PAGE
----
We talked about this issue a lot yesterday, and I forsee that we will do a lot more talking about it all in the future too.
chromatic envisions L1 as being a subset of PIR. That is, L1 opcodes are just regular PASM opcodes, but the subset of fundamental operations in which all other opcodes are defined. Only the L1 opcodes are written in C, and the rest, potentially, are written in terms of L1. I envision L1 as being a completely separate layer, and not being directly usable by the programmer. Specifically, I don't like mixing together opcodes that are written in C, and opcodes that are written in L1, and expecting Parrot to figure out the difference at runtime. I would like to see L1 that is written strictly in C, and PASM ops which are strictly written in L1. L1 not only is a small set of atomic operations, but they are very simple, easy to parse and decode, and extremely fast. I'm thinking about them being three-argument operations, which opens all sorts of doors for optimization.
Here's how I think execution would go using this kind of scheme:
- L1 ops are written in C and are all trivially simple: Individual operations or individual calls to internal functions, or something simple like that. They need to be trivially simple to write and trivially simple to JIT.
- PASM opcodes are written in terms of L1 instructions.
- At build time, PASM opcodes are "compiled" into a sequence of L1 byte code (L1BC) values in an array, instead of being "compiled" into standards-compliant C code and then compiled again into machine code.
- At execution time, user-defined L1 overlays are added so that existing ops and PMCs can be redefined or extended to add specific information if needed.
- At execution time, executing PIR code is converted into PBC, which in turn is used to index the sequences of L1 code that represents the ops. These sequences are strung together to form an execution stream of L1BC which is executed by the core (or JITted, or whatever).
Having all ops represented as frozen sequences of L1BC opens up a few options for us, some of which are very enticing indeed:
- A pseudo-JIT, where we convert PBC on the fly to a straight L1BC stream. This saves us from having to look up L1BC segments for each op repeatedly.
- We still store packfiles using PBC, because it's a more compact format (although we might consider a "super fast" frozen L1BC stream format too)
- Overridable and dynamically extensible ops. If you use a custom PASM op in your code (written in L1, of course), you can save that custom definition in your packfiles and then execute your custom ops on any Parrot. Currently, custom ops are written in C and form a dynamicly linked library which would need to be included with your program in order to execute properly. With L1, this mechanism all disappears. Also, you could override existing op definisions locally, by supplying a custom L1BC stream to use for it instead.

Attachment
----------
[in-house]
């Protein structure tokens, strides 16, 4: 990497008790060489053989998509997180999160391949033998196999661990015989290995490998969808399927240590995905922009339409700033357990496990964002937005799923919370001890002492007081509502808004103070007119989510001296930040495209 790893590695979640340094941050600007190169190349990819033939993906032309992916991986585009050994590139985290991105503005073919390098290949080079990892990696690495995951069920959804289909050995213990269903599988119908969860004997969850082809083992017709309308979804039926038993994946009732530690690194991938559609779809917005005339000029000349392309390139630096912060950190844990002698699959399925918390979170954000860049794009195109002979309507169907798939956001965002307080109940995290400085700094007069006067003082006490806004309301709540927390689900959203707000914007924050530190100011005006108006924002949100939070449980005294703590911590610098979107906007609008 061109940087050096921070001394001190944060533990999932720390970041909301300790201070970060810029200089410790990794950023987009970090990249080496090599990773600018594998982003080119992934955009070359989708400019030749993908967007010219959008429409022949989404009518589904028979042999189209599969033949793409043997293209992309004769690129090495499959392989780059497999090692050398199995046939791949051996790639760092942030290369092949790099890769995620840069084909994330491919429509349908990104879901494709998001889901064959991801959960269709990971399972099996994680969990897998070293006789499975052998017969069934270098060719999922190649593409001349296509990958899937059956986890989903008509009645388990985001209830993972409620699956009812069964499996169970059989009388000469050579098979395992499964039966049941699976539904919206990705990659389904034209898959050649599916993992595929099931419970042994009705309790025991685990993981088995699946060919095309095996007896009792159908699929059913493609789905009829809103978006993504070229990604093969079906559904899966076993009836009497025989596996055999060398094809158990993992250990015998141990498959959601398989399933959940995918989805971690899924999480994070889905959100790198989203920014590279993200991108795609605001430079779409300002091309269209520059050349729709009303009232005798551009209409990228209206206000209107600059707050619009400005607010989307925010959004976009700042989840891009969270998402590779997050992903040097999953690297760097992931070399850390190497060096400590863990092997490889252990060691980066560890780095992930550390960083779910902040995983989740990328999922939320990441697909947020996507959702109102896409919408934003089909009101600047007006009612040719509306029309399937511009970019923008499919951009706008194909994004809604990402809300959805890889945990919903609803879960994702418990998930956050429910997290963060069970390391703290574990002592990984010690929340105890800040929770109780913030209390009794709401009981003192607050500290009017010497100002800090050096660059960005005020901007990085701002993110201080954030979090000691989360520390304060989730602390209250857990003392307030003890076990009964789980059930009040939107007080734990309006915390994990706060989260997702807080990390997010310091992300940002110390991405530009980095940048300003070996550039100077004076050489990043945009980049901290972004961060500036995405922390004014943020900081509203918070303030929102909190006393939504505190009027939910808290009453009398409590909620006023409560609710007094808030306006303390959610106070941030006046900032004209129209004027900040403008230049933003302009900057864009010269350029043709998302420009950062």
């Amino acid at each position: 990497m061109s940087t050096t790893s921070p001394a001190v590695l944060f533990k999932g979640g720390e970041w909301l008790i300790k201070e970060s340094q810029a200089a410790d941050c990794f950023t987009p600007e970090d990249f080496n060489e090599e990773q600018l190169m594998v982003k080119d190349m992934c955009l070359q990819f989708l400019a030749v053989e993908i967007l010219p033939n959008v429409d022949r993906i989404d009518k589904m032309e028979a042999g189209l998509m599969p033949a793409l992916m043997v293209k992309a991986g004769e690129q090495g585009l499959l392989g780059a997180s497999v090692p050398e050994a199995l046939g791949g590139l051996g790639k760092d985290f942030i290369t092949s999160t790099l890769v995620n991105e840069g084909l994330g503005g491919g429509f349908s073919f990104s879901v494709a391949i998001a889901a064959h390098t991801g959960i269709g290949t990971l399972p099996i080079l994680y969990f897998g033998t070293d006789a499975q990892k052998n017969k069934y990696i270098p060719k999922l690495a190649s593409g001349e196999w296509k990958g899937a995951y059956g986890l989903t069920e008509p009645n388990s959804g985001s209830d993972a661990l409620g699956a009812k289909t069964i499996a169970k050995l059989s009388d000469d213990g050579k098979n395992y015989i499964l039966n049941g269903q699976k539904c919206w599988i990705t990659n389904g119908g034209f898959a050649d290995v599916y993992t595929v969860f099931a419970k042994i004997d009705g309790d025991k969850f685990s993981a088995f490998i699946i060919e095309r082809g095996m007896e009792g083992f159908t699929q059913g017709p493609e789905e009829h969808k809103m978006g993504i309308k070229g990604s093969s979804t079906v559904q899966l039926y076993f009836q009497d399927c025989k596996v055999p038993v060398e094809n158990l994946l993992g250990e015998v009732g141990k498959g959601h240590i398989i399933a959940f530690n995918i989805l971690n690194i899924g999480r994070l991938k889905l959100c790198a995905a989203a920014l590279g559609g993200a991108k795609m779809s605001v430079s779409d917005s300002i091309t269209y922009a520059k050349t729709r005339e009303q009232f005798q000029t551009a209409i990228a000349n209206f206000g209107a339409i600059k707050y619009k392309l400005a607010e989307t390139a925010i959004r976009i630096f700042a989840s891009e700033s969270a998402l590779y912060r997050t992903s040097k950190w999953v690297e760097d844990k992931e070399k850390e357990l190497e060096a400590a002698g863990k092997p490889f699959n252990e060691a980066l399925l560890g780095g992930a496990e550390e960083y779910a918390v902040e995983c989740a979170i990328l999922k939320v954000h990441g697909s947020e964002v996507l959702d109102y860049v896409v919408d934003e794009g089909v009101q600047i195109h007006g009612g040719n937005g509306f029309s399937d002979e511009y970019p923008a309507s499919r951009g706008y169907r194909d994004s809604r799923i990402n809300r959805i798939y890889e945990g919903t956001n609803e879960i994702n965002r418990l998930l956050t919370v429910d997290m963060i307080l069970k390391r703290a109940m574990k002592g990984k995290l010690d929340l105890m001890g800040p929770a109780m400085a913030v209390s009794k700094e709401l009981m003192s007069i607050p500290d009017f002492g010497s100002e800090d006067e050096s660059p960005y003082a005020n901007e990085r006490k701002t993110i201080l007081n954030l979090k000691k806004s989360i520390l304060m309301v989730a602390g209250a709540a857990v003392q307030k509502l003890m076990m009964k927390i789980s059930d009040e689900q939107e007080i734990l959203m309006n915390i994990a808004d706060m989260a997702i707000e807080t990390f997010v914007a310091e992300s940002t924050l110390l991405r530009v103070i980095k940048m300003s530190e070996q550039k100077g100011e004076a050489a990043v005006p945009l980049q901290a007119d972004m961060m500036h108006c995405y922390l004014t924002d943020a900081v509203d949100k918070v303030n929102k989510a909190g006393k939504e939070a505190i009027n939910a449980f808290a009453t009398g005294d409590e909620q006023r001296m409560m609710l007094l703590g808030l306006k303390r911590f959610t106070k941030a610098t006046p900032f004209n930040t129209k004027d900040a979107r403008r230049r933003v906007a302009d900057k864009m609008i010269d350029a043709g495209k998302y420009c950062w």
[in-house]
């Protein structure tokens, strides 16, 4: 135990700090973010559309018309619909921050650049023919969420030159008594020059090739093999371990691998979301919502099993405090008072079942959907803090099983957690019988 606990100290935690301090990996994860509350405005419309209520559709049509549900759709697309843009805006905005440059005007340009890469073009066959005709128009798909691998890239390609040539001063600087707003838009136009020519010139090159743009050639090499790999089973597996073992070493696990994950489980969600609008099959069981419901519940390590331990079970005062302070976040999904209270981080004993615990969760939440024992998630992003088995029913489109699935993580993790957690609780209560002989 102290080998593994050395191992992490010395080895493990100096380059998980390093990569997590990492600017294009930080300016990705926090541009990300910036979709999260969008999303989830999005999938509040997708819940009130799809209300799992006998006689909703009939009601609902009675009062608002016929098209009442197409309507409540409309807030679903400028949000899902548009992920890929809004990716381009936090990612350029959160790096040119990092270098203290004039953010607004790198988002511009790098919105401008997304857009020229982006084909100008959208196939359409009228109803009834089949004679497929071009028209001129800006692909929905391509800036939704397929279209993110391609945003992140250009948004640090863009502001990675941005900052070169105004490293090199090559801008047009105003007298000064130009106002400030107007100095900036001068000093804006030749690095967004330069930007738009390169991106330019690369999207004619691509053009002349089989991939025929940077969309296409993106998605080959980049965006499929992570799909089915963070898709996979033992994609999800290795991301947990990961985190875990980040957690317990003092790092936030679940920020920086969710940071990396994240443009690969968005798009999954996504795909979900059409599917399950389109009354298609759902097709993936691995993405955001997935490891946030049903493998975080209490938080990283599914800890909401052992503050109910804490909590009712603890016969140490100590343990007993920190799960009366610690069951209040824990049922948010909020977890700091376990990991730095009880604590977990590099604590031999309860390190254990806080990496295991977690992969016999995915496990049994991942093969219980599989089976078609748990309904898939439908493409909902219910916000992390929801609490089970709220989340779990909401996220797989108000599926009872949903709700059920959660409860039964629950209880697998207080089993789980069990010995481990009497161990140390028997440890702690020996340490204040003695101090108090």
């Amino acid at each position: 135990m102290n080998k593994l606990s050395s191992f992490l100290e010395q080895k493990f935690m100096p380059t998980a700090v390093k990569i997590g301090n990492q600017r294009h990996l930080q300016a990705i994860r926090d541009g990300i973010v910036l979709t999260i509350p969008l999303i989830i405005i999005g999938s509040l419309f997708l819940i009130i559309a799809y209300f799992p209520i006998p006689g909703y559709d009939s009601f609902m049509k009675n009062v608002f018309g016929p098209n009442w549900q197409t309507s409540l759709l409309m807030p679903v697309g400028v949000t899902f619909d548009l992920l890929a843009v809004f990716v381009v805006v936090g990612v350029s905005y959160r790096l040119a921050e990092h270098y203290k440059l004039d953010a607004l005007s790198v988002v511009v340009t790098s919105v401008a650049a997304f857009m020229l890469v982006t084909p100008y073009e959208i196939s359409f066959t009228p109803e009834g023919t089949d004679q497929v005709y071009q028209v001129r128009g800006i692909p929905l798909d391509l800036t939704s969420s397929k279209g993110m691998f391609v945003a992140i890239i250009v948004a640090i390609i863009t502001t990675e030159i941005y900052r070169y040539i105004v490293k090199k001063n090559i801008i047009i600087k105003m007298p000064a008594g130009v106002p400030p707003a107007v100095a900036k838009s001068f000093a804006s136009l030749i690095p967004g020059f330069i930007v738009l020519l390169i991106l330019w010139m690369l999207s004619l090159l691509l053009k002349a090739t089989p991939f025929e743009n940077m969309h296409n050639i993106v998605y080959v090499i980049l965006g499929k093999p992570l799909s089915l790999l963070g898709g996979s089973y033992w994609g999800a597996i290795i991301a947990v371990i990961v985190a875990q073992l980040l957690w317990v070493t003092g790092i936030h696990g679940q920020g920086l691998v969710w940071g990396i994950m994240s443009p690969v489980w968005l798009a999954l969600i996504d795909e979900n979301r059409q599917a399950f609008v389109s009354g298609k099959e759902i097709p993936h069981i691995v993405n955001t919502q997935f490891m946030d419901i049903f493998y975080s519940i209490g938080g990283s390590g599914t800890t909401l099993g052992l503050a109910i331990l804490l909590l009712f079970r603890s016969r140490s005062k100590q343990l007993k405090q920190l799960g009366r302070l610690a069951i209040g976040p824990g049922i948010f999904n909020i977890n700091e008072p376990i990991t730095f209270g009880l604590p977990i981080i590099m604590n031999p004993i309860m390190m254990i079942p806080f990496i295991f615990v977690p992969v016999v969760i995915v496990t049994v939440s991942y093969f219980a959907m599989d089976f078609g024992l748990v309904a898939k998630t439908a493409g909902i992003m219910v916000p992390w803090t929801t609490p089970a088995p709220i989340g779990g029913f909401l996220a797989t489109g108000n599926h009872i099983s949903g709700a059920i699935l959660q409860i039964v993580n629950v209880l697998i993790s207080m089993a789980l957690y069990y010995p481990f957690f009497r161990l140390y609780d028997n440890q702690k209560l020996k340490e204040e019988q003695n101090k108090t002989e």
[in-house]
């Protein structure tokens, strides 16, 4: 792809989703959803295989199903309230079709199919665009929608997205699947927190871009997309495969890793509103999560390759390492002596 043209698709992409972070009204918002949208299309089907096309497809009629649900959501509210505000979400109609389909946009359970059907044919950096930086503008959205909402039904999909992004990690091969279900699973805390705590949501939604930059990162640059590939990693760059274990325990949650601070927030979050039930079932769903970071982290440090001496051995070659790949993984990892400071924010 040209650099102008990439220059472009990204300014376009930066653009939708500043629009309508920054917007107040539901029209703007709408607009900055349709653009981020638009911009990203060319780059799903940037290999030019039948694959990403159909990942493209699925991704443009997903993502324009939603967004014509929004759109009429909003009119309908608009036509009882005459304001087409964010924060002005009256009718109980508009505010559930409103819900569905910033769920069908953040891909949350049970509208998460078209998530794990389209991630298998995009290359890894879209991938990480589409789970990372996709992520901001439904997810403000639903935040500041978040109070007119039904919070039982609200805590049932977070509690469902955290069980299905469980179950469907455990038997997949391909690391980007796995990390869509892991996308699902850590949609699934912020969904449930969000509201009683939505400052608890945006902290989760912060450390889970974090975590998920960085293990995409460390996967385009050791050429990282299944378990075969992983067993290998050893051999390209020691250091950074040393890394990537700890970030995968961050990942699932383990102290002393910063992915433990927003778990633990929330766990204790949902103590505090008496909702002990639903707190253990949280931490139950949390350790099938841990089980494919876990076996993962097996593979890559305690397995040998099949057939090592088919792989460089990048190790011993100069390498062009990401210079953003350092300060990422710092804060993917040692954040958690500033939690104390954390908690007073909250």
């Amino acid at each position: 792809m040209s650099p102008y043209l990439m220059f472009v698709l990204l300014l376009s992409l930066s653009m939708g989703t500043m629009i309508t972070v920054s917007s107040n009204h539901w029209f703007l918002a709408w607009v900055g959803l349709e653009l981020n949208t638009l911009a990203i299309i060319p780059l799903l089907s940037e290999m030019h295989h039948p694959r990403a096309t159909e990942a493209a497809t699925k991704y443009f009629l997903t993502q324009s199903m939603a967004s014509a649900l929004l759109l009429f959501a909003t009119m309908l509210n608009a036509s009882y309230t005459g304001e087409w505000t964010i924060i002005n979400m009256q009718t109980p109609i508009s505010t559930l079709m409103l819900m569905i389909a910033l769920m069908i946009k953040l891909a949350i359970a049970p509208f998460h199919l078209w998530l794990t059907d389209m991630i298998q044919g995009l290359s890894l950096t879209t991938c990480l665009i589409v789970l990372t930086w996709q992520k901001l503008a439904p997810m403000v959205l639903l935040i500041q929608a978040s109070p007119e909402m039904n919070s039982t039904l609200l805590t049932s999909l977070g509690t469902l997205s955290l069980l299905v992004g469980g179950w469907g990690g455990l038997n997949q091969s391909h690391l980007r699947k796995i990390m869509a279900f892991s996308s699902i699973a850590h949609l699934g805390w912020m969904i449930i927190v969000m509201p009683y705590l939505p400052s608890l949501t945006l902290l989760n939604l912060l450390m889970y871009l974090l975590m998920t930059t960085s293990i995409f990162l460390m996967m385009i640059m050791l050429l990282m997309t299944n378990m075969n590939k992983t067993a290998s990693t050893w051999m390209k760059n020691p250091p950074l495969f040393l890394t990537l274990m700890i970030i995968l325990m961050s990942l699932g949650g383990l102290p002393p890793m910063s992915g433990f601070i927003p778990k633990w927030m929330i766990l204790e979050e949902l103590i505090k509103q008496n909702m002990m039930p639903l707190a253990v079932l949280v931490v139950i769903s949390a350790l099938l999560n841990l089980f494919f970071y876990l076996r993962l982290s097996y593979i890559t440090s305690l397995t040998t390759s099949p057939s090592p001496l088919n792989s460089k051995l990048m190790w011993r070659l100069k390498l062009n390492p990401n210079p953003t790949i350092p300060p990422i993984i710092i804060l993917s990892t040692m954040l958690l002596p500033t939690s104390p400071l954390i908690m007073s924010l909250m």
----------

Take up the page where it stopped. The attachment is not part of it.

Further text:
- Overridable and dynamically extendable PMCs. Same as above, but with PMC types instead of ops. PMC types can be defined at compile time and included in the packfile as a custom L1BC stream. No need to compile dynpmc dynamic libraries and shuffle them around, they can be included in the packfile directly.
- Serious optimization potential. If you're willing to spend a few cycles optimizing, a unified L1BC stream makes for quite an attractive optimization target. Right now we can't optimize much because execution is flowing between C and PIR and it's just impossible to make any predictions. As chromatic is quick to point out, we suddenly gain the ability to do escape analysis, code inlining, duplicate and unused code removal, and other optimizations that we can't do now. Plus, having more information about code execution will allow us to make a smarter garbage collector, register allocator, etc.
- Built-in PMCs and user-defined PMCs will have all their VTABLEs written in L1 instead of in C. the VTABLE structure contains pointers to L1 streams instead of C function pointers. Overriding a vtable method becomes transparent, and there is no functional difference at all between built-in and user-defined PMCs. Also, there is the potential that built-in PMC VTABLEs could be locally overridden and then restored later, or copied to another PMC type, or something else entirely. Lots of potential here.
- If PMCs and OPS are ultimately compiled into L1, there's no saying that they all have to be hand written in L1. They could be written in PIR, or NQP, or Perl6, or TCL. Imagine using Perl 6 to write parts of Parrot that run the Perl 6 compiler which itself is written in Perl 6? Bootstrapping indeed, and only the start of the potential uses!
So, how do we get from here to there? This is the million dollar question, and without a solid roadmap we may never be able to implement such radical changes to Parrot. On this point, chromatic has already written a partial plan, although he mostly focuses on rewriting PMCs in something other then C. I'll adapt his basic timeline, but add a few of my specifics (which, as I've mentioned before, may be at odds with what chromatic thinks, and may actually be quite rediculous):
- Create a PCT-based compiler for PMCs and OPs that reads the current mismash of C-like code and emits ordinary C code, which is what our Perl5-based build system does already.
- Develop a compiler that converts L1 to equivalent C code.
- Replace the current Perl5-based build system with the PCT-based one
- Change the PCT-based compiler to emit L1, and use the L1 to create the C code of the PMCs and Ops
- Develop a runcore (nanoparrot) which executes L1 directly, including all the necessary control flow to interact ops with PMC vtables, etc.
- Remove the L1->C step, and have the L1 code generated by the PCT-based OP and PMC compiler(s) be executed by Parrot directly.